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POPSUGAR / sponsored by / Queensland Health

How to Talk About STI Checks With a New Partner

POPSUGAR Australia has partnered with Queensland Health to make sure you're getting STI tests regularly.

Few things in life are as blissful as the honeymoon phase of a new relationship. It's a magical time where you're still applying highlighter for date night and you still think all of their jokes are hilarious. Your fresh lover is still a perfect, faultless, mystical being.

Unfortunately though, part of that mystery could also be their sexual history. You may know exactly which teen movie sparked their sexual awakening, however, you may not know whether they've had a previous experience with an STI. But the truth is, STI cases are on the rise, which is hardly surprising since high school sex education was, in short, abysmal.

And unless you're a special breed of bold and can bring up topics like this without batting an eye, it's highly likely you're dancing around asking whether your new boo has had an STI check recently. So, here's how to bring up the topic without totally killing the vibe.

Get Your Own STI Status Checked First

It's a good idea to ensure you're in the clear yourself before you start to question whether your new partner has had a clinical check-up. If you've experienced any STI symptoms at all, like genital blisters, pain during sex, or pain while passing urine, we'd recommend booking in to see your doctor or visiting a sexual health clinic ASAP.

However, it's important to know that you can also have an STI without experiencing any of the symptoms. That's why we suggest you get tested at least once a year, regardless of whether you do or do not feel anything funky going on down there. If you're not sure whether you need a test, Queensland Health has a list of every scenario when you should. Once you're checked, and overcome the stress of your own situation, it might feel easier to bring up in conversation, and lead to a healthier future for you and your new date.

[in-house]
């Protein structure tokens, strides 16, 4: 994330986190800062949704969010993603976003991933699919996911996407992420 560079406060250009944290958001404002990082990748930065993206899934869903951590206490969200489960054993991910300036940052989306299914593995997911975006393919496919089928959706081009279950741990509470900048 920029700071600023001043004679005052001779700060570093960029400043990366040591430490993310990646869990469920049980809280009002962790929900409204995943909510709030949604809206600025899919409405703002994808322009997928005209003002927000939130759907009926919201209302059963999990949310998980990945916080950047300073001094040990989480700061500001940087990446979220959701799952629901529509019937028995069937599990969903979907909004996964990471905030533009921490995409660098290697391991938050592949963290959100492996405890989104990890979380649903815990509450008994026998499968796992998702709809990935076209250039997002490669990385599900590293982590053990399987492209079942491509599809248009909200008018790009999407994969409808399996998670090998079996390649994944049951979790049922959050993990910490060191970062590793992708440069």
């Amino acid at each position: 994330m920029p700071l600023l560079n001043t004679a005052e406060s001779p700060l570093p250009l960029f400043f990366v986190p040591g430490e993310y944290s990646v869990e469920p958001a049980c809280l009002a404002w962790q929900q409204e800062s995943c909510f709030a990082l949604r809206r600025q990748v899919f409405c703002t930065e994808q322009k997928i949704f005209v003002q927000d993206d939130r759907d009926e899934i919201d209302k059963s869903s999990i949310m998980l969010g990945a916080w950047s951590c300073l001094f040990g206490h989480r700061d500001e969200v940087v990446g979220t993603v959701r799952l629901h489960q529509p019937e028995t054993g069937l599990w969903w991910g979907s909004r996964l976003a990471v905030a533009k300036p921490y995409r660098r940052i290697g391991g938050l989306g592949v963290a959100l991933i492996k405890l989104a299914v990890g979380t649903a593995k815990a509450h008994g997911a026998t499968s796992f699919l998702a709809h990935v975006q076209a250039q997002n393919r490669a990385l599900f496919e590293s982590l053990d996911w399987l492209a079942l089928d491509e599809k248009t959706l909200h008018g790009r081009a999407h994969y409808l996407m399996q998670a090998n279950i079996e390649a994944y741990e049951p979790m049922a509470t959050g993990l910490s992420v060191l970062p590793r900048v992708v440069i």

Timing Is Key

The "meet the parents" dinner, a loud bar, or hanging with the friends for the first time may not be environments where you'll get an open and honest response from your partner on whether they've had a recent STI check. If your Sunday arvo chill-out sesh is when your chats go deeper, that could be a good time to bring up getting a test in the near future.

Basically, alleviate any whiff of awkwardness you can prior to having the chat to make it easier on yourself. If you're looking for a way to break the ice and really open up the topic of STIs, it could be a good time to whip out your best dirty joke and take it from there.

Get a Helping Hand From Pop Culture

Having learnt everything we know about early adulthood from Beverly Hills: 90210, we can assure you TV (or film) is a solid option for broaching a topic you're not familiar with. Watching our on screen-heroes engage with scenarios we might think are a little out of the ordinary helps us normalise things in our everyday lives.

For example, if you received your first proper kiss while watching the infamous upside down moment in Spider-Man, then it's likely Glee also filled in the gaps to your knowledge of sex education where your parents failed. In the season five episode titled "Tested", Artie finds out he has chlamydia and makes a conscious decision to let his GF know immediately — a responsible, thoughtful, and mature way to respond to the news.

Much like how the show made an effort to float the idea that high schoolers in the year 2011 were well-versed in obscure '80s pop material, scenes like this also remind us that having open and honest conversations about sexual health are an integral part of all healthy relationships.

Know Your Own Boundaries

Everyone's boundaries are different. As long as your safety and comfort are at the forefront, you shouldn't feel ashamed of asking your partner anything, especially when it pertains to health. If you're worried about having or contracting an STI, not getting tested shouldn't really be an option for your partner.

Mutual respect is always a must and if you've had previous sexual partners, getting an STI check is essential. You can read more information about STI checks right here.

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